Posts Tagged 'abundance'

The Bouraké semi-enclosed lagoon (New Caledonia). A natural laboratory to study the life-long adaptation of a coral reef ecosystem to climate change-like conditions

According to current experimental evidence, coral reefs could disappear within the century if CO2 emissions remain unabated. However, recent discoveries of diverse and high cover reefs that already thrive under extreme conditions seem to contradict these projections. Volcanic CO2 vents, semi-enclosed lagoons and mangrove estuaries are unique study sites where one or more ecologically relevant parameters for life in the oceans are close or even worse than currently projected for the year 2100. These natural analogues of future conditions hold new hope for the future of coral reefs and provide unique natural laboratories to explore how reef species could keep pace with climate change. To achieve this, it is essential to characterize their environment as a whole, and accurately consider all possible environmental factors that may differ from what is expected in the future and that may possibly alter the ecosystem response.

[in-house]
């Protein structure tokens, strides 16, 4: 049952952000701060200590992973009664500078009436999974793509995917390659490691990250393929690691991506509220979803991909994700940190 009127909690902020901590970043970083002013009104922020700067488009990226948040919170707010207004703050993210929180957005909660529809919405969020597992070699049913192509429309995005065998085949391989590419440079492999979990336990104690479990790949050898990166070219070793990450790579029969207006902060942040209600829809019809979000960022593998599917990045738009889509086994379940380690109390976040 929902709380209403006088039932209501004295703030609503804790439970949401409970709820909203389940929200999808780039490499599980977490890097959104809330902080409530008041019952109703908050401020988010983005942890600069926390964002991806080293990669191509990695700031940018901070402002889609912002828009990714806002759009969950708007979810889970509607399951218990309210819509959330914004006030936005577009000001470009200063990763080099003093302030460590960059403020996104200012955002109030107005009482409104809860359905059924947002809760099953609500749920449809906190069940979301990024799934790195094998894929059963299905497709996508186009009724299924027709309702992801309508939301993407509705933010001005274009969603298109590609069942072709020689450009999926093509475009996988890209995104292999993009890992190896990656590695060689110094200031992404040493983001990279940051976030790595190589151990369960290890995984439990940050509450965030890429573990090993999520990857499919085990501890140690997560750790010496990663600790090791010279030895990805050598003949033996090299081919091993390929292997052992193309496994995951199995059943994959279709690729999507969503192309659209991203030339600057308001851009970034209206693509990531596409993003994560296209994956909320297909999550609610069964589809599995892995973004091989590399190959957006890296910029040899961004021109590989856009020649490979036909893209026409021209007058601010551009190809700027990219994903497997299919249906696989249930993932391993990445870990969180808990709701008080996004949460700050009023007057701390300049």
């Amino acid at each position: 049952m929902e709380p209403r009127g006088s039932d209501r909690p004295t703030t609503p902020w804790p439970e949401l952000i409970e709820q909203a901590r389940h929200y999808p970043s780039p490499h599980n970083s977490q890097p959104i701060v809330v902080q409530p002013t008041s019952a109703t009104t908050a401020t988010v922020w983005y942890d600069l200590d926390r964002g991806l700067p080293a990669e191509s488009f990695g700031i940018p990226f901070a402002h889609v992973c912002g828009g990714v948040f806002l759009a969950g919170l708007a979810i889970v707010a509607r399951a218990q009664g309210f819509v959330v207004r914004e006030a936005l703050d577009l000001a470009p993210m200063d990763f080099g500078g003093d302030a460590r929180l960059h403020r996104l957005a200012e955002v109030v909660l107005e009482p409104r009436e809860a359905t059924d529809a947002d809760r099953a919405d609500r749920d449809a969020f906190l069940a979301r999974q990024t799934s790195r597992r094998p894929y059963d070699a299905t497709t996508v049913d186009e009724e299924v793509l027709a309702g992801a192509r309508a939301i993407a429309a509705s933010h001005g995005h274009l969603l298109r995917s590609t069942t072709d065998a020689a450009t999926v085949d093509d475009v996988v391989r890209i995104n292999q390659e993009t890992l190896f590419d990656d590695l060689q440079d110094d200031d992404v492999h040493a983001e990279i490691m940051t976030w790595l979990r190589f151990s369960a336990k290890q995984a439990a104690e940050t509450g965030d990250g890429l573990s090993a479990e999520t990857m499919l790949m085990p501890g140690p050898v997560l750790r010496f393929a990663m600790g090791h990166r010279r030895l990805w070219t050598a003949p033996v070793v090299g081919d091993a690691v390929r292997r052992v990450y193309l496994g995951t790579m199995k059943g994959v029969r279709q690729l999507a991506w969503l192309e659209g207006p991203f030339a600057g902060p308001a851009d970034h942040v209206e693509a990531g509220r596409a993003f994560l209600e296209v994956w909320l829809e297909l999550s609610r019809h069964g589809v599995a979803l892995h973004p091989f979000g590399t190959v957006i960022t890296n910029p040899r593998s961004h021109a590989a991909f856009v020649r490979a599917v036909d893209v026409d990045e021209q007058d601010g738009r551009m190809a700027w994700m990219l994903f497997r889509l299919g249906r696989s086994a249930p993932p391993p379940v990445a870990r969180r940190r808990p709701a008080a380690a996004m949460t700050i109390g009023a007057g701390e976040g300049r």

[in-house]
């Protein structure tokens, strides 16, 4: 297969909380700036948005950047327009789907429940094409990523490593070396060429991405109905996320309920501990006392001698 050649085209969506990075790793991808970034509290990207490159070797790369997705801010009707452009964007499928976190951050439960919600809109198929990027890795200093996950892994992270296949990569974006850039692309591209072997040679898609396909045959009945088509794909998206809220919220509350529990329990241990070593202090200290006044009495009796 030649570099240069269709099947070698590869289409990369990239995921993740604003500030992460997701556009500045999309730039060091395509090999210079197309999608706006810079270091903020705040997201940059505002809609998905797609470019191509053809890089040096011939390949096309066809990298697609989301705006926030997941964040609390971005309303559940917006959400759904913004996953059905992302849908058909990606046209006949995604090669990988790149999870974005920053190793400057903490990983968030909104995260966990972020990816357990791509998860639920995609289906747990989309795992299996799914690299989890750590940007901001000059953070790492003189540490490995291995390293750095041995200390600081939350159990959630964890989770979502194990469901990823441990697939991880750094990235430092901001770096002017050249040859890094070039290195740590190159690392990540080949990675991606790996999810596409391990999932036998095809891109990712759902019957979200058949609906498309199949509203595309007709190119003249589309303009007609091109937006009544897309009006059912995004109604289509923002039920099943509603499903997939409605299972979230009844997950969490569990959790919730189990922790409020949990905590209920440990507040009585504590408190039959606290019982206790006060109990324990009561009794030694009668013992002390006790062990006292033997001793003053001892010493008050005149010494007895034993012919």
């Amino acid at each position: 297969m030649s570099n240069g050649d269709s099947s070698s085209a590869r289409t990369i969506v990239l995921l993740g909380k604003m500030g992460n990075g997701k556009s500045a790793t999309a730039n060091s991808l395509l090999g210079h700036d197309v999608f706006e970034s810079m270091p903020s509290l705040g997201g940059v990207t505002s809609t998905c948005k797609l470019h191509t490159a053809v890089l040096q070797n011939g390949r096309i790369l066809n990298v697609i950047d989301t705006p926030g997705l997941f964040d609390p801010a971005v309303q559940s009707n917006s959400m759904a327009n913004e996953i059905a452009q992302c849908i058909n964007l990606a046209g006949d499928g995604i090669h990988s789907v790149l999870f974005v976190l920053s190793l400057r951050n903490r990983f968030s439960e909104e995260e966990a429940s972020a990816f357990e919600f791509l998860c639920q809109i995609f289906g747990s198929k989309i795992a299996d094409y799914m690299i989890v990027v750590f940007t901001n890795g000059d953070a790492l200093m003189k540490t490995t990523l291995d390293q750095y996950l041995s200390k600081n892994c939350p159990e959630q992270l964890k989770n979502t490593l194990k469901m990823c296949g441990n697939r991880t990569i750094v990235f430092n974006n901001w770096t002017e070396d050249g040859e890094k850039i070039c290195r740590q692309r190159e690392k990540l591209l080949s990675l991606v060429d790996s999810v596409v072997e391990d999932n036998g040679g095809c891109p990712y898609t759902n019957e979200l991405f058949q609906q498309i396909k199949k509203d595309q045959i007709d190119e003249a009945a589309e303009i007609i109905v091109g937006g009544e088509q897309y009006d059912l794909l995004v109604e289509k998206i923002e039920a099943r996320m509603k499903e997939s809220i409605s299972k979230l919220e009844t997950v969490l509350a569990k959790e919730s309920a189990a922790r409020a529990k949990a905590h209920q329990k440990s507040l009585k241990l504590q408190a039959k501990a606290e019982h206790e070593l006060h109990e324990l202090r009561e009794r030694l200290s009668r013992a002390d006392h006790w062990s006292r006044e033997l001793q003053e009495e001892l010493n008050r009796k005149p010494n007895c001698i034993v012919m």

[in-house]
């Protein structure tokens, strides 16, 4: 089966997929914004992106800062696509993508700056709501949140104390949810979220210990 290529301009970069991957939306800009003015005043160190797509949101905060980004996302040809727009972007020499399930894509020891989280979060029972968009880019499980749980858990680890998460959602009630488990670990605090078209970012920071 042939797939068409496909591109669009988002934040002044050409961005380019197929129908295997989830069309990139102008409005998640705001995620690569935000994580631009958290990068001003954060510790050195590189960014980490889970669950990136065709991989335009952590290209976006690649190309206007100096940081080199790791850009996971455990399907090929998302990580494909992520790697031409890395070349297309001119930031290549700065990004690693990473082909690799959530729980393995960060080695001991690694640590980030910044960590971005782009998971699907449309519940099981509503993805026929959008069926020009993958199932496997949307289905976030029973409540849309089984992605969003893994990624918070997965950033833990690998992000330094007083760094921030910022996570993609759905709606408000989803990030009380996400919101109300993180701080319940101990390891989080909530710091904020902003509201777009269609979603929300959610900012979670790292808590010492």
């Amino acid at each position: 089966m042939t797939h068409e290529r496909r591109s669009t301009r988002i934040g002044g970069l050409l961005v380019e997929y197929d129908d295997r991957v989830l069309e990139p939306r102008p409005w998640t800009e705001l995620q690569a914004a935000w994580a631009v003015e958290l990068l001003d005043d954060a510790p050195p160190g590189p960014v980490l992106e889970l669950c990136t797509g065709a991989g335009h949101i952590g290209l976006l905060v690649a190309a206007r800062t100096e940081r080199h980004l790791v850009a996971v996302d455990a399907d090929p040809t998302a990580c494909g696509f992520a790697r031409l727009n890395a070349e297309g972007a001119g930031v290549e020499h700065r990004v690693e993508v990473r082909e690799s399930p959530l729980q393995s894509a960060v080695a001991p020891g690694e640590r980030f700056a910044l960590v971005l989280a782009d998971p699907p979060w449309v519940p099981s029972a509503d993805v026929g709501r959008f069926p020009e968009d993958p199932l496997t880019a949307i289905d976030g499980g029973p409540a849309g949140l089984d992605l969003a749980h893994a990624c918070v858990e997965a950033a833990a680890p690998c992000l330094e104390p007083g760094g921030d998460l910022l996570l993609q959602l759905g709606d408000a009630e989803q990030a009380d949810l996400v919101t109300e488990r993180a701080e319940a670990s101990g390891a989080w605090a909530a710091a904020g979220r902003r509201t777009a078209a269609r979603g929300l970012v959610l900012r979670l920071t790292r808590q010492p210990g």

In this study, we focus on the semi-enclosed lagoon of Bouraké (New Caledonia, SW Pacific Ocean) where a healthy reef ecosystem thrives in warm, acidified and deoxygenated water. We used a multi-scale approach to characterize the main physical-chemical parameters and mapped the benthic community composition (i.e., corals, sponges, and macroalgae). The data revealed that most physical and chemical parameters are regulated by the tide, strongly fluctuate 3 to 4 times a day, and are entirely predictable. The seawater pH and dissolved oxygen decrease during falling tide and reach extreme low values at low tide (7.2 pHT and 1.9 mg O2 L−1 at Bouraké, vs 7.9 pHT and 5.5 mg O2 L−1 at reference reefs). Dissolved oxygen, temperature, and pH fluctuates according to the tide of up to 4.91 mg O2 L−1, 6.50 °C, and 0.69 pHT units on a single day. Furthermore, the concentration of most of the chemical parameters was one- to 5-times higher at the Bouraké lagoon, particularly for organic and inorganic carbon and nitrogen, but also for some nutrients, notably silicates. Surprisingly, despite extreme environmental conditions and altered seawater chemical composition, our results reveal a diverse and high cover community of macroalgae, sponges and corals accounting for 28, 11 and 66 species, respectively. Both environmental variability and nutrient imbalance might contribute to their survival under such extreme environmental conditions. We describe the natural dynamics of the Bouraké ecosystem and its relevance as a natural laboratory to investigate the benthic organism’s adaptive responses to multiple stressors like future climate change conditions.